Glenn Branca | Lesson No. 1

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Lesson No. 1

by Glenn Branca

Three of Branca's earliest instrumental guitar pieces: "Lesson No. 1" and "Dissonance" written in 1979 and "Bad Smells" written in 1982 for Twyla Tharp. It includes Thurston Moore and Lee Ranaldo on guitars.
Genre: Rock: No Wave
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  Song Share Time Download
1. Lesson No. 1 for Electric Guitar
8:14 $0.99
2. Dissonance
11:38 album only
3. Bad Smells
16:27 album only
Downloads are available as MP3-320 files.


Album Notes
"Lesson No 1" and "Dissonance" were both written in 1979. They were a part of series of four extended instrumentals I wrote that year. The first was "Instrumental for Six Guitars" that was written for Max's Easter Festival.
At the time I was still doing both of my bands Theoretical Girls and The Static. Theoretical Girls was invited to play on the bill with The Contortions and The Model Citizens (who were very popular at the time). Since I was in Europe touring with The Static Jeff Lohn of T-Girls took the call and told them he could do a solo piece he was working on instead of the band, although I would have been back in town in time to do the gig. He also contacted Rhys Chatham (who had never played at any of the clubs in NY) and made a deal with him. Jeff would get him on the festival if Rhys (being the music director of The Kitchen) would give Jeff his own show at the Kitchen. The whole thing was unbelievably sleazy.
As it happens when I got back to NY I ran into Rhys outside of Fanelli's Bar. We went in for a couple drinks, and Rhys already being pretty high on booze, coke and Quaaludes, spilled the whole story to me. I was really pissed off that Jeff would pull something like this but there were still two weeks before the show. I set up a meeting with Peter Crowley who was booking Max's at the time and I suggested that I could also put together a short solo piece and would he be interested. He said sure. So now, instead of Theoretical Girls, all three of us were on the bill with the other two bands. Jeff was doing a two keyboard piece with his girlfriend, Rhys was doing the only piece he had, his one chord "Guitar Trio" and I quickly wrote a piece I had been thinking about for a while "Instrumental For Six Guitars". It wasn't something I could do with my bands. I used the three octave guitar tuning I had been using with The Static. I had a lot of ideas for tunings but this was one didn't require actually restringing the guitar, making it more reasonable for people to use their own guitars. I had enough friends who could play and with the break up of "Youth In Asia" I was able to work with their drummer who I had seen play and thought was incredible. He was Stephan Wischerth and it would be the first time I would play with him. Eventually he would be my drummer for many years.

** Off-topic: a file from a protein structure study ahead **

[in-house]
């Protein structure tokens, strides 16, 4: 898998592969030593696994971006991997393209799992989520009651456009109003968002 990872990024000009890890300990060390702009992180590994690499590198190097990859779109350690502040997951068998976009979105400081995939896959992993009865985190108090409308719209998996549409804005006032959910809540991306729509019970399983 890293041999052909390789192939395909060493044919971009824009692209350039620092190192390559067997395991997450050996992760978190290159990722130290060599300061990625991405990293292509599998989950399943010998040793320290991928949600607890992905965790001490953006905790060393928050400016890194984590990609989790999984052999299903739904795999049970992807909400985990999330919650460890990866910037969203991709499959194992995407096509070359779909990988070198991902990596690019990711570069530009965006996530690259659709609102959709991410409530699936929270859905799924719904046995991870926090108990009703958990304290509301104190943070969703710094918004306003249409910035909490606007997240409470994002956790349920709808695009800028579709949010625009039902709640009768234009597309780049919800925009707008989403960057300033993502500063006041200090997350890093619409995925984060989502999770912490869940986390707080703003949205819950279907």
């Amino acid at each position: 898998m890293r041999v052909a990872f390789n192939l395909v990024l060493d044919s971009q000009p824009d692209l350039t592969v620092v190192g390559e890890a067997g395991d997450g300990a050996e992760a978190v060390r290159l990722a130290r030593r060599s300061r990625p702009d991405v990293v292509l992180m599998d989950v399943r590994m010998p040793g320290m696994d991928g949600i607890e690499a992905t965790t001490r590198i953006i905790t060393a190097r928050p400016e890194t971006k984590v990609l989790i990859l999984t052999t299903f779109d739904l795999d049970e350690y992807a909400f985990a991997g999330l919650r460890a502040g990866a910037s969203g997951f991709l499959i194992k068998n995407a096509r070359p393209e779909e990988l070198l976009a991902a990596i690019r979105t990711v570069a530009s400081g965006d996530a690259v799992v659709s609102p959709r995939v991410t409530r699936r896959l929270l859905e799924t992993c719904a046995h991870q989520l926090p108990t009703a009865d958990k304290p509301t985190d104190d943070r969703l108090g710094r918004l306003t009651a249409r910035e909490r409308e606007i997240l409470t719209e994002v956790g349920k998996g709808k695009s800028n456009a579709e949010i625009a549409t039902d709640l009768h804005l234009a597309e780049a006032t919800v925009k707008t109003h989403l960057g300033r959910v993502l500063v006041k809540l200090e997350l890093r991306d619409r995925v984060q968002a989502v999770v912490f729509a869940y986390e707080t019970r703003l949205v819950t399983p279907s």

As things turned out the piece was not only a tremendous success but also a breakthrough in my work. I had never tried anything like this and was blown away by the sheer power and potential of massed guitars and the use of more complex compositional techniques than I could do with a small band.

Later when I approached Max's about getting a gig for The Static Peter suggested that I just do "Glenn Branca". I had never given such a thing any thought but we ended up doing a program with The Static and Glenn Branca's "Instrumental For Six Guitars".
Later that year I got my first commission from the dancers Eiko and Koma to write a piece to be performed by The Static with a piece that they would choreograph to the music. This turned out to be the instrumental "The Spectacular Commodity". It was performed live by the band with Eiko and Koma and premiered at The Performing Garage that summer under the name "Fluttering Black". At the time the piece was just for two guitars and drums. We did six shows. All sold out, standing ovations. I know that Rhys and Karol Armitage were there together and most certainly used the anarchistic nature of the show to conceive their idea for the soon to come "Drastic Classicism".
In the fall I premiered "Dissonance" on a diverse program at The Kitchen with a new band that would eventually be referred to as The Ascension Band. I was still doing The Static as well, but when my drummer (Christine Hahn) decided to move to Berlin to live with the visual artist Kippenberger, I had to come up with something for a gig I had scheduled at TR3 in December. That piece was "Lesson No.1 (for electric guitar)". The original version was just me and Paul McMann with Stephan Wischerth on drums. Later I would expand the piece for the full "Ascension Band". That was 1979. And as they used to say it was "a heady time".

"Bad Smells" was a commission from the Twyla Tharp Dance Company that was written and recorded in 1982.



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